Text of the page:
Studies have shown that for many cases, routine exercise is just as effective as antidepressants. So why don’t doctors prescribe it?
Scott Johnson, author of Running is My Therapy, sought to find out.
He looked into several clinical studies that all concluded the same thing: when it comes to reducing the symptoms of mild to moderate depression, routine aerobic exercise will return the same results as your regular prescription.
And the science behind it makes sense. Exercise and antidepressants create the same structural changes in our brains. Both lead to new neural pathways, and an increase in the size of the hippocampus.
Most people know that exercise improves self-image, which generally making us feel better. But few doctors in the United States prescribe exercise to their patients as a way to improve their mental health. So it’s really not our fault that we don’t know its benefits… They aren’t shared with us.
Here’s How Different Countries Treat Depression
What do U.S. doctors prescribe?
Both the American Psychiatric Association and the American College of Physicians feature two first-line treatments for patients with depression: psychotherapy and antidepressants.
Exercise gets a mention in the “Beyond Treatment: Things You Can Do” section. That puts it side by side with vague statements like “continue to educate yourself about depression.
That’s not the way it is in other countries. Canada, the United Kingdom, and the Netherlands all prioritize exercise as a first-line treatment for patients suffering from depression. And in Canada, it’s recommended as the initial standalone treatment, before combining it with other treatments.
In both Australia and New Zealand, psychotherapy and prescription medication are only recommended after a sedentary patient has tried routine exercise and it fails to relieve symptoms.
Of course, countries with single-payer systems are going to prioritize cheaper options. So it makes sense that countries like Canada and Holland recommend exercise over antidepressants as a first line treatment. New Zealand and Australia go even further, suggesting that a sedentary lifestyle could be actually be the underlying basis for the depression.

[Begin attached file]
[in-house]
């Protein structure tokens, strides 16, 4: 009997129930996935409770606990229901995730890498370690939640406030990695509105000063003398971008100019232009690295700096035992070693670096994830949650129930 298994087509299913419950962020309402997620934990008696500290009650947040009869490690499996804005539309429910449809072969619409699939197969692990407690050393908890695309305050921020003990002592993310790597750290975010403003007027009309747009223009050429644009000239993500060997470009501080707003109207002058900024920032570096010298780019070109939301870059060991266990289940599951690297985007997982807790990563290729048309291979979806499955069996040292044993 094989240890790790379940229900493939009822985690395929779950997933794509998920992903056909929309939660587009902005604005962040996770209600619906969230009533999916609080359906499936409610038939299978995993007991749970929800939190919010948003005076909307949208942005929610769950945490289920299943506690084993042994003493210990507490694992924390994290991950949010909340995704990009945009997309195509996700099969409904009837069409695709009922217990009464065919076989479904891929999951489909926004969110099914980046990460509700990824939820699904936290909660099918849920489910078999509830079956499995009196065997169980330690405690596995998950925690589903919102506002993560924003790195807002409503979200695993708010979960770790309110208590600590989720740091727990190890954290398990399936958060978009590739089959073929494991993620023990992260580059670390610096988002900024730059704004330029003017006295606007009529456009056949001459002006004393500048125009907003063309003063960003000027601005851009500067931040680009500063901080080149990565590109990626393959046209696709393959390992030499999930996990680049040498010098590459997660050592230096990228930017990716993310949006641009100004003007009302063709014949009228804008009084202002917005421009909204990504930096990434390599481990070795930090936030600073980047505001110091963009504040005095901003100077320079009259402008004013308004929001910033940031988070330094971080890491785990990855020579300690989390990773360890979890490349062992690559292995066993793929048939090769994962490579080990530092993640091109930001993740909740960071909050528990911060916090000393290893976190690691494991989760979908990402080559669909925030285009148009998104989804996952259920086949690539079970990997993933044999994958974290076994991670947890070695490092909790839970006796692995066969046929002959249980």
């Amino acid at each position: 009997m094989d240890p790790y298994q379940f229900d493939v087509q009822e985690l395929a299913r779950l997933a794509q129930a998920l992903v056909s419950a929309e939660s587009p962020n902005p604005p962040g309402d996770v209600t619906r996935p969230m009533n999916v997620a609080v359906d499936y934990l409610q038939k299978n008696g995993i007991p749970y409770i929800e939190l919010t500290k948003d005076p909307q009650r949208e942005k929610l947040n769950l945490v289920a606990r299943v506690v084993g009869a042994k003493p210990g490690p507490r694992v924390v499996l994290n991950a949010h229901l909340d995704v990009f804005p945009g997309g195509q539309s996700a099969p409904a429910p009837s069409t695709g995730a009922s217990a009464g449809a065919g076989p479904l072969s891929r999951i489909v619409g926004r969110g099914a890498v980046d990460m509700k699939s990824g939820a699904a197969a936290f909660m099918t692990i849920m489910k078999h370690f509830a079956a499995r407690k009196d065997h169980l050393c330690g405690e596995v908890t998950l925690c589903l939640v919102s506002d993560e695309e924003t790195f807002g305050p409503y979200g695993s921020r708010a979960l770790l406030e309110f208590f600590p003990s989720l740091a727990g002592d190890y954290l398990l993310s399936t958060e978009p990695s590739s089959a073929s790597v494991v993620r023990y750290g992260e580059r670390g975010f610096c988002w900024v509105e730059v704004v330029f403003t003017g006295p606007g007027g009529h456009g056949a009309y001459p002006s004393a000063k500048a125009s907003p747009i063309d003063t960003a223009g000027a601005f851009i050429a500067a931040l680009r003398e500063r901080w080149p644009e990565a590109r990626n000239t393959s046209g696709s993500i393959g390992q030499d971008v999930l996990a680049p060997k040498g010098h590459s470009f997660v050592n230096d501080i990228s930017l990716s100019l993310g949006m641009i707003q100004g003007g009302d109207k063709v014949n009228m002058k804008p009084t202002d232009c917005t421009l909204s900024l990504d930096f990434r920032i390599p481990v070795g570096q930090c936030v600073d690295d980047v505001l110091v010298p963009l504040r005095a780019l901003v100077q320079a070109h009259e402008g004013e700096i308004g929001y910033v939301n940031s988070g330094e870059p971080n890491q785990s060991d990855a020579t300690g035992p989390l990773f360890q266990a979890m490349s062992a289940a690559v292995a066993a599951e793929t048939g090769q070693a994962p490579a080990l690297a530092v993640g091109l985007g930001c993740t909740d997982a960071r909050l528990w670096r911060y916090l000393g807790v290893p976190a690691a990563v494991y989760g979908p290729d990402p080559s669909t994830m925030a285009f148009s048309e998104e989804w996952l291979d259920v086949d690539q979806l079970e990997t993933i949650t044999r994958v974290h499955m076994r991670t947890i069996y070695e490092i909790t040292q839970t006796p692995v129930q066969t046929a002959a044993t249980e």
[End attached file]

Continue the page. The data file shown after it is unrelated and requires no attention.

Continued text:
Johnson notes that the American healthcare system has a reputation for recommending pills and medical procedures over more holistic alternatives. And the National Institute of Mental Health admits that antidepressants are frequently prescribed for “off-label” reasons, including eating disorders, migraines, and insomnia. It’s partially this “can’t hurt to try them” attitude that keeps antidepressants at the front of the recommendation list.
And There’s No Evidence That Doctors Exercise More Than Their Patients
As a whole, Americans are a largely sedentary nation. The Centers for Disease Control and Prevention reports that not even a quarter (21.7) of adults in the U.S. get the recommended amount of exercise: 150 minutes of cardio and two strength-training sessions per week.
We live in a society where convenience is the ultimate priority, which means that even movement is powered for us. It’s not just the hours we spend in our cars each day… Think about the moving walkways that connect airport terminals to each other.
And it isn’t just the American people who struggle with a pervasive lethargy. For all we know, our doctors are just as sedentary. Johnson tried to find a large-scale survey on how many doctors in the United States exercised regularly. He couldn’t find any.
Johnson notes that he doesn’t believe exercise is a “cure-all” for depression, and notes that along with being a dedicated runner, he also takes Wellbutrin. But in his peer-reviewed surveys, he found that when depressed people do begin exercising, they rate is as the best treatment for reducing symptoms when it comes to the ratio of effectiveness to burden.
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Data Source: slate.com